Skip to main content

La Liga kick-off times leave fans, clubs in spin

The second round of fixtures sees Champions League participants Malaga and Valencia both kick-off their matches, against Real Mallorca on Saturday and Deportivo La Coruna on Sunday, at 23:00 local time.

Last week's deal, that appeased the feuding rights holders Canal+ and Mediapro who share the broadcasting of La Liga in Spain, has led to the professional league (LFP) spreading games across a dizzying set of times on Saturday, Sunday and Monday.

There were fan protests at a number of grounds last weekend, with three games finishing close to 01:00 local time.

"We have up to 10 different kick-off times for La Liga. It's madness," Spanish TV pundit Michael Robinson, the former Ireland international, said on his Twitter feed on Wednesday.

Valencia, who finished third last season, drew 1-1 away at the champions Real Madrid last weekend.

They host promoted Depor in a clash between the only two sides to have won La Liga outside of Real and Barcelona in the last 16 years.

"It's a time for sleeping," Valencia's Portugal international Joao Pereira said this week.

"How are you going to take a 10-year-old kid to see a game at this time? It isn't good for football."

Malaga boss Manuel Pellegrini joined the chorus of complaints before Wednesday's 2-0 Champions League play-off victory over Panathinaikos.

"Because of the strange programming of games due to television, we play on Saturday and finish at around one in the morning, and on Tuesday play the Champions League," the former Real coach told a news conference referring to their return leg in Greece.

"Let's see if Madrid, Barcelona or Valencia receive the same treatment. The four teams all represent Spain and should be treated the same."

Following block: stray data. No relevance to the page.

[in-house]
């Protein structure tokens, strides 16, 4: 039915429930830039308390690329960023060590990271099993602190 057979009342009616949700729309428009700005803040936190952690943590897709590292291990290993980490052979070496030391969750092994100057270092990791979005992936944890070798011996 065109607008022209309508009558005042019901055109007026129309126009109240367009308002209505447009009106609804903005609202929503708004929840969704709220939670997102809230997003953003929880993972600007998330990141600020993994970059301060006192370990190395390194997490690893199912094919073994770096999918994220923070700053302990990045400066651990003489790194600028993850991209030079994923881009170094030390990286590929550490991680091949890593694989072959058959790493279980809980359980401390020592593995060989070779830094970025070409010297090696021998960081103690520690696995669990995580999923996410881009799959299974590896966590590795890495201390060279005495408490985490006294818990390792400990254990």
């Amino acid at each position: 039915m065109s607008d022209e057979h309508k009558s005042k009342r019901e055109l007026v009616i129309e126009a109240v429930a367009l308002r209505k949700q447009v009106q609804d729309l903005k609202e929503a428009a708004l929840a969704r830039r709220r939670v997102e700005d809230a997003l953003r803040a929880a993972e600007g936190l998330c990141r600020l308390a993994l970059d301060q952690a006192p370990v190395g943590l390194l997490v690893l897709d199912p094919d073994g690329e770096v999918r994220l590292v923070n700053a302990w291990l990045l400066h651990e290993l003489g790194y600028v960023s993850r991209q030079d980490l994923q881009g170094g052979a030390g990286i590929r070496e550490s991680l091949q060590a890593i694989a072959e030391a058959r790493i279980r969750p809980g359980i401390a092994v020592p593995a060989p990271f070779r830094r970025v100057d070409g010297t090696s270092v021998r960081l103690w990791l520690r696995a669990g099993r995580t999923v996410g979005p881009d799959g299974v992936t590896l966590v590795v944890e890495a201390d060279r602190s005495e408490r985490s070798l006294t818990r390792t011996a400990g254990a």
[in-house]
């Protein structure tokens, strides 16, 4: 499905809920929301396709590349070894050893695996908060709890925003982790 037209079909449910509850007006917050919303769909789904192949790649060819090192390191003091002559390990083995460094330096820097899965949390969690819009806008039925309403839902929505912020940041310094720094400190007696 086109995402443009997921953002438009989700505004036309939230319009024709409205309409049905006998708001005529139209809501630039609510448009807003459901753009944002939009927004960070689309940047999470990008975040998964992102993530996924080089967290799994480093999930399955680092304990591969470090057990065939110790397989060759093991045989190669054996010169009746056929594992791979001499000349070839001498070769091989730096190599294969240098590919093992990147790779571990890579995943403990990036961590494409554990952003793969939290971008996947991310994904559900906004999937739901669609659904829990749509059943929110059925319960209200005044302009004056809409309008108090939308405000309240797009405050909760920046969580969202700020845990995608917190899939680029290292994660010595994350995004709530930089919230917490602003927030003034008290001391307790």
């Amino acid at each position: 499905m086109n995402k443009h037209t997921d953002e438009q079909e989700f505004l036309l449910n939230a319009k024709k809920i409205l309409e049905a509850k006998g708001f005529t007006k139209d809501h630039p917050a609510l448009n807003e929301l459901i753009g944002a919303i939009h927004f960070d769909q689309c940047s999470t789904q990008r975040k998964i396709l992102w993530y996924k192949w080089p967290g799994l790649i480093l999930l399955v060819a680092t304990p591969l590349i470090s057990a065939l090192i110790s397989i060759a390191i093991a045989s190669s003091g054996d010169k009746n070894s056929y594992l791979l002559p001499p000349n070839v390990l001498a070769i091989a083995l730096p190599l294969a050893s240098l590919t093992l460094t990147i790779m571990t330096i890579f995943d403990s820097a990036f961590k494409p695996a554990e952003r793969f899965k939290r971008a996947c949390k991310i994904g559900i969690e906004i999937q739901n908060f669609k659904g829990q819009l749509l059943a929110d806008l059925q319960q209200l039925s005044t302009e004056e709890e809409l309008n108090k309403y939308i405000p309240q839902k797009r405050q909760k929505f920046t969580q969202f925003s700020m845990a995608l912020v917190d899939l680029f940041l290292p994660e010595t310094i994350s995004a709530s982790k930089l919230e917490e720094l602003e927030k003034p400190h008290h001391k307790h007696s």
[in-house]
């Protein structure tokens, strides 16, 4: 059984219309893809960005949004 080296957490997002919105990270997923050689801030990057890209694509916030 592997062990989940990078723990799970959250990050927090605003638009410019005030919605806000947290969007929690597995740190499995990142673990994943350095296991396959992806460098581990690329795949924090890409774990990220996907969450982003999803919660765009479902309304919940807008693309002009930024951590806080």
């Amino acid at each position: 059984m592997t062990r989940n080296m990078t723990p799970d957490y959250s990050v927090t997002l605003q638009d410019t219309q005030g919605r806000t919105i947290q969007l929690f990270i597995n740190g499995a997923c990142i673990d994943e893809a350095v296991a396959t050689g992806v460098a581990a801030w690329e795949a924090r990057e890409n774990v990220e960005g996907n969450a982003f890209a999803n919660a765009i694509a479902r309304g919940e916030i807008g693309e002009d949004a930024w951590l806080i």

Part of last week's emergency meetings, presided over by the government, was the scheduling of matches.

Clubs had demanded that the LFP institute a "transparent and regulated" system for fixing kick-off times and accused officials of offering some clubs favourable slots to the disadvantage of others.

The LFP have defended the new late kickoffs as being only for the first two rounds of matches in August when it is very hot in Spain. Another related issue, at the heart of the problem, is the wider debate over the sharing of television revenues between clubs.

There is no system of collective bargaining in La Liga similar to those that exist in rival European leagues.

Most La Liga sides are unhappy that Real and Barca dominate proceedings with individually negotiated deals, taking almost half of the 600 million euro pot between them, which helps make them the world's richest football clubs by income.

The scheduling furore has led to a lot of empty seats at the games shoved to the more anti-social times, in another blow to heavily-indebted sides trying to keep up with the top two.

Real and Barca, who play the Spanish S